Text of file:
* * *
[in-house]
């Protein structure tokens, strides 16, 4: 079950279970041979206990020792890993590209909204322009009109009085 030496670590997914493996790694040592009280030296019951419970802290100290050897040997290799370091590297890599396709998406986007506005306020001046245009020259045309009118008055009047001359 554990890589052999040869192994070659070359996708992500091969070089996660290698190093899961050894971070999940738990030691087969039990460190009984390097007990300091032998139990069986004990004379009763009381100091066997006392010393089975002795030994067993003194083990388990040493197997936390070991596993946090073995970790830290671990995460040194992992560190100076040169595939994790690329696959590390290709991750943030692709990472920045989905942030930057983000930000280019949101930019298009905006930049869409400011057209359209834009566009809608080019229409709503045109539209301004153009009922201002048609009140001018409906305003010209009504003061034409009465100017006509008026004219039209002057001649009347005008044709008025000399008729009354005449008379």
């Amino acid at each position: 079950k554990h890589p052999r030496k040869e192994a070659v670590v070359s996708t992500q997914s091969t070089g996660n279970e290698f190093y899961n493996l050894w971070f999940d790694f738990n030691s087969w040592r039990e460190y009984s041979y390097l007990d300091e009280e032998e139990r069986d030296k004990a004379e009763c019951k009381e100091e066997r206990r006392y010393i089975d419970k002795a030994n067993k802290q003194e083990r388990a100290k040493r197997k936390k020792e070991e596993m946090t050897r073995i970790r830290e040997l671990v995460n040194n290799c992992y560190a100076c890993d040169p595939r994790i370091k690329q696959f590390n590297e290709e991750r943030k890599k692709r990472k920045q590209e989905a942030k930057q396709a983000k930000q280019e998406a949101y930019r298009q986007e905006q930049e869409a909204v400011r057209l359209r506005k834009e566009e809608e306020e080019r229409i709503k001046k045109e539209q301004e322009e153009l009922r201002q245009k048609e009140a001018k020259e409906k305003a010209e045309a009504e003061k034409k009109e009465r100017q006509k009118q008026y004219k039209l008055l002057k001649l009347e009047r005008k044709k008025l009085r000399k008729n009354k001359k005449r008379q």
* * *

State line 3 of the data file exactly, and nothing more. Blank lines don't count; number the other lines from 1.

């Amino acid at each position: 079950k554990h890589p052999r030496k040869e192994a070659v670590v070359s996708t992500q997914s091969t070089g996660n279970e290698f190093y899961n493996l050894w971070f999940d790694f738990n030691s087969w040592r039990e460190y009984s041979y390097l007990d300091e009280e032998e139990r069986d030296k004990a004379e009763c019951k009381e100091e066997r206990r006392y010393i089975d419970k002795a030994n067993k802290q003194e083990r388990a100290k040493r197997k936390k020792e070991e596993m946090t050897r073995i970790r830290e040997l671990v995460n040194n290799c992992y560190a100076c890993d040169p595939r994790i370091k690329q696959f590390n590297e290709e991750r943030k890599k692709r990472k920045q590209e989905a942030k930057q396709a983000k930000q280019e998406a949101y930019r298009q986007e905006q930049e869409a909204v400011r057209l359209r506005k834009e566009e809608e306020e080019r229409i709503k001046k045109e539209q301004e322009e153009l009922r201002q245009k048609e009140a001018k020259e409906k305003a010209e045309a009504e003061k034409k009109e009465r100017q006509k009118q008026y004219k039209l008055l002057k001649l009347e009047r005008k044709k008025l009085r000399k008729n009354k001359k005449r008379q």